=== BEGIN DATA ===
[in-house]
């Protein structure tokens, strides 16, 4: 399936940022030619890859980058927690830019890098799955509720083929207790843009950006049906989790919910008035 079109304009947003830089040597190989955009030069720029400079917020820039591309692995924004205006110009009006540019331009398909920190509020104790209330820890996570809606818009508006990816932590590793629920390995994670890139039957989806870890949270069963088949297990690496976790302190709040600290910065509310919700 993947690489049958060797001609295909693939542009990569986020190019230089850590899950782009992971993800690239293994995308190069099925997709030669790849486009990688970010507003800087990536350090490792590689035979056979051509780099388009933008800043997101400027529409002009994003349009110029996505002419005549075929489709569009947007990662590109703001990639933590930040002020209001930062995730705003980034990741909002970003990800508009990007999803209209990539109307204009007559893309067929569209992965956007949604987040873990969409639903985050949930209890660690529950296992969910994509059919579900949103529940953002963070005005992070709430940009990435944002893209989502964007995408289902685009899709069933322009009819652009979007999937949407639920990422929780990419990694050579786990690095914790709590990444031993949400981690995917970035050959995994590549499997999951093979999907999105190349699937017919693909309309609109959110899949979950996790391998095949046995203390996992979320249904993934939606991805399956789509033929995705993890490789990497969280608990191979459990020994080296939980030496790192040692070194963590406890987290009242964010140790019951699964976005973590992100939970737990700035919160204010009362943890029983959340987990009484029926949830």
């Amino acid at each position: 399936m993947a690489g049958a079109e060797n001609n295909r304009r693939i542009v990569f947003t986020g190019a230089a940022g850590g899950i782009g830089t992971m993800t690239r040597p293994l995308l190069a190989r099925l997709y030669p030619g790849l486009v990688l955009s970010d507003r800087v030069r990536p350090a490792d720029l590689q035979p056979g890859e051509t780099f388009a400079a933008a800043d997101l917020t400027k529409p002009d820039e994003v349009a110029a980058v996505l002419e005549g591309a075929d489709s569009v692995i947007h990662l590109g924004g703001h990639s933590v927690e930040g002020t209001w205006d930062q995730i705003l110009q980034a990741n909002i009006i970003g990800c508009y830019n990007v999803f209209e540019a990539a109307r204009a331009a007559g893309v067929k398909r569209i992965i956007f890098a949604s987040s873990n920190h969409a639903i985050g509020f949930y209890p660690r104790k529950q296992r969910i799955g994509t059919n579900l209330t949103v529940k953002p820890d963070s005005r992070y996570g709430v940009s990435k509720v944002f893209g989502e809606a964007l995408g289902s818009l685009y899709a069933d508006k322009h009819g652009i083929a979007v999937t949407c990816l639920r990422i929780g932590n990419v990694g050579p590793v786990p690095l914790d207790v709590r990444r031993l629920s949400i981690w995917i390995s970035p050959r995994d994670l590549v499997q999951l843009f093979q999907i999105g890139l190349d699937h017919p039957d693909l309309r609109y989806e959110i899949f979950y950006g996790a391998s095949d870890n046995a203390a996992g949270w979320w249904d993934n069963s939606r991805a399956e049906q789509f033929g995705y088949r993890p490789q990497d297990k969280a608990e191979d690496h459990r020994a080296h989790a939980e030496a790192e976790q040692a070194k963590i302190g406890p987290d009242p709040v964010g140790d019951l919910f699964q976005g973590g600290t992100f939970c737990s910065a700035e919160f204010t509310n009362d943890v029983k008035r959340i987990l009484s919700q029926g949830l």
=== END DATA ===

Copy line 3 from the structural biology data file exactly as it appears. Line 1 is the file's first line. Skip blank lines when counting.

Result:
């Amino acid at each position: 399936m993947a690489g049958a079109e060797n001609n295909r304009r693939i542009v990569f947003t986020g190019a230089a940022g850590g899950i782009g830089t992971m993800t690239r040597p293994l995308l190069a190989r099925l997709y030669p030619g790849l486009v990688l955009s970010d507003r800087v030069r990536p350090a490792d720029l590689q035979p056979g890859e051509t780099f388009a400079a933008a800043d997101l917020t400027k529409p002009d820039e994003v349009a110029a980058v996505l002419e005549g591309a075929d489709s569009v692995i947007h990662l590109g924004g703001h990639s933590v927690e930040g002020t209001w205006d930062q995730i705003l110009q980034a990741n909002i009006i970003g990800c508009y830019n990007v999803f209209e540019a990539a109307r204009a331009a007559g893309v067929k398909r569209i992965i956007f890098a949604s987040s873990n920190h969409a639903i985050g509020f949930y209890p660690r104790k529950q296992r969910i799955g994509t059919n579900l209330t949103v529940k953002p820890d963070s005005r992070y996570g709430v940009s990435k509720v944002f893209g989502e809606a964007l995408g289902s818009l685009y899709a069933d508006k322009h009819g652009i083929a979007v999937t949407c990816l639920r990422i929780g932590n990419v990694g050579p590793v786990p690095l914790d207790v709590r990444r031993l629920s949400i981690w995917i390995s970035p050959r995994d994670l590549v499997q999951l843009f093979q999907i999105g890139l190349d699937h017919p039957d693909l309309r609109y989806e959110i899949f979950y950006g996790a391998s095949d870890n046995a203390a996992g949270w979320w249904d993934n069963s939606r991805a399956e049906q789509f033929g995705y088949r993890p490789q990497d297990k969280a608990e191979d690496h459990r020994a080296h989790a939980e030496a790192e976790q040692a070194k963590i302190g406890p987290d009242p709040v964010g140790d019951l919910f699964q976005g973590g600290t992100f939970c737990s910065a700035e919160f204010t509310n009362d943890v029983k008035r959340i987990l009484s919700q029926g949830l």